Flight Lines grows out of my interest in the ecology of the Anthropocene. As our skies become home to not just birds and planes but to satellites and drones, it’s worth considering this shifting landscape. This project, which has grown into a collaboration with my husband Dan Phiffer, is an effort to document the skies as they are today, with the knowledge that they are rapidly evolving and have different characteristics in disparate locations.
As a child I loved to lie on my back and watch the sky. Flight Lines reinstates this activity, but through video and computer vision. By aiming a camera at the sky, excluding all static objects from the frame, and letting the video roll, we record the flight path of everything that passes over the frame, from machines and animals to puffs of plant matter and the occasional plastic bag. Abstracting these videos into frame-by-frame animations using Processing creates a precise record of exactly what the camera registered during this period of time: a series of flight lines.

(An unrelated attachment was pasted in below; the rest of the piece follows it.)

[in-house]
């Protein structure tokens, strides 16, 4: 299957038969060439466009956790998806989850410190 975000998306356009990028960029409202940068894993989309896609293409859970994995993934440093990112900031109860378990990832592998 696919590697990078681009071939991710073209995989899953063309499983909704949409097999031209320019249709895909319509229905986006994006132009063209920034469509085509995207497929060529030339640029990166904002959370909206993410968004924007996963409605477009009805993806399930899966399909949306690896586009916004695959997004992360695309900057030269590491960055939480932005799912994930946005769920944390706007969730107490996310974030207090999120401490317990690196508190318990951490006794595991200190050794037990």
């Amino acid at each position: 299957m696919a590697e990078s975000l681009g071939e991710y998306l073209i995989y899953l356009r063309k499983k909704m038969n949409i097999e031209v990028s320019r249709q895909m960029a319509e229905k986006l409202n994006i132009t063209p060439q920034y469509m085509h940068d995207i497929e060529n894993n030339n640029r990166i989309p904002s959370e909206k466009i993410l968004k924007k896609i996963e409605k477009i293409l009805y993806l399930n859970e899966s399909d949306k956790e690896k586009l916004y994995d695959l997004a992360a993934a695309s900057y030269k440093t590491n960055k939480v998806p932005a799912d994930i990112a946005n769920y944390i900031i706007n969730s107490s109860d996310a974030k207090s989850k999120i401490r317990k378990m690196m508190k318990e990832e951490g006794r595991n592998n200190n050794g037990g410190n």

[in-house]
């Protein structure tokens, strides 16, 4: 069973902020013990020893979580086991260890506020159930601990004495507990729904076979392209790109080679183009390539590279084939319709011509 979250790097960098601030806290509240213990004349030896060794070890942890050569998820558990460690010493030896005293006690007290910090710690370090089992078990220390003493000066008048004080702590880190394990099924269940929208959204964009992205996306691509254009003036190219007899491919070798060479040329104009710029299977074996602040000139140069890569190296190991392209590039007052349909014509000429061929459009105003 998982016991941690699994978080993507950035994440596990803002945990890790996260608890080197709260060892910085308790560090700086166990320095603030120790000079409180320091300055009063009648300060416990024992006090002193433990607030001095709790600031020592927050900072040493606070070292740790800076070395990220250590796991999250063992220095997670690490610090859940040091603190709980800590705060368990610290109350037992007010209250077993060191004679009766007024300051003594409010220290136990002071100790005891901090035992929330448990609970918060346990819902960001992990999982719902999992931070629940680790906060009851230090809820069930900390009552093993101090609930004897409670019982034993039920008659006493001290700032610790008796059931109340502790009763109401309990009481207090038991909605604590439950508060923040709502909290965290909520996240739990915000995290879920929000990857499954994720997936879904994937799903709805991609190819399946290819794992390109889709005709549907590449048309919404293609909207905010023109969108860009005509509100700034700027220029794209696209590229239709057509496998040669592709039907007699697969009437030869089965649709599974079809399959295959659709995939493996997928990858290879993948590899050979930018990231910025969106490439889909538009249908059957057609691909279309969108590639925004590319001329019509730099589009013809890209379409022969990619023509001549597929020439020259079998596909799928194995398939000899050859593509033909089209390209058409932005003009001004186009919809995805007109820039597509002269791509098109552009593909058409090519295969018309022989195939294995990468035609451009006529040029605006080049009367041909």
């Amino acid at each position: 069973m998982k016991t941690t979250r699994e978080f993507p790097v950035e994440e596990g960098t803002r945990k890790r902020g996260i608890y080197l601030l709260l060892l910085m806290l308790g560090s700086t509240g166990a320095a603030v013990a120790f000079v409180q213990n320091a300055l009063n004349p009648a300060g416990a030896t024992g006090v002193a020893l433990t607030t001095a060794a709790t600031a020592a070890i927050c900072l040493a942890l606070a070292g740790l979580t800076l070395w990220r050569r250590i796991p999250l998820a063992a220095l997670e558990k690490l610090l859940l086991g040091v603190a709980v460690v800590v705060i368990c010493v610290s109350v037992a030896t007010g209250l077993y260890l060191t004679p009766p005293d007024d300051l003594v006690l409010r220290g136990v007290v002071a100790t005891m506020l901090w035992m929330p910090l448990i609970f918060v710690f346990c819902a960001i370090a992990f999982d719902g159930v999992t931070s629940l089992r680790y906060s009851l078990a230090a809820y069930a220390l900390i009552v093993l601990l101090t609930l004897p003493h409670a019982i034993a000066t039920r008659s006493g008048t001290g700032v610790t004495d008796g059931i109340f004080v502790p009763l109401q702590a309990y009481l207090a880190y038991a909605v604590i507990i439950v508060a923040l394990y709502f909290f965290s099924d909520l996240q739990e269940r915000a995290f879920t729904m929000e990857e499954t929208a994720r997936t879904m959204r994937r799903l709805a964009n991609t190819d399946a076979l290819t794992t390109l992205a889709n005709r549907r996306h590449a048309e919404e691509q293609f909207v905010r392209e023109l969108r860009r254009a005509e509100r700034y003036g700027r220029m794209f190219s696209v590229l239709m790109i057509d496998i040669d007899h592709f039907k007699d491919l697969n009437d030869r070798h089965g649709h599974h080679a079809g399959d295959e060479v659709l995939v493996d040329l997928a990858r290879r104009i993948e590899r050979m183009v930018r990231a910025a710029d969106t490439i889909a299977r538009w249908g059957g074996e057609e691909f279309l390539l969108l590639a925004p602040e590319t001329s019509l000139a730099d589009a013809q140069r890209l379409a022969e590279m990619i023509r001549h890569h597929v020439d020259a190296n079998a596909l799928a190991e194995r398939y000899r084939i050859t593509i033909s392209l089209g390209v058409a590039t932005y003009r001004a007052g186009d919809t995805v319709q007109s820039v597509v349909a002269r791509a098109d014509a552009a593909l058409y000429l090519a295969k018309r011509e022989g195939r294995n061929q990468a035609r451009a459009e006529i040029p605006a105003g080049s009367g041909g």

As of Fall 2015, the project is entering a new phase through support from Turbulence.org and Jamaica Flux. Dan and I have also spent time developing the project at the IEA at Alfred University and the Rocky Mountain Biological Laboratory (RMBL). Images of the ink drawings I worked on at the IEA are at the bottom of this page, and video excerpts from our experiments at RMBL are below.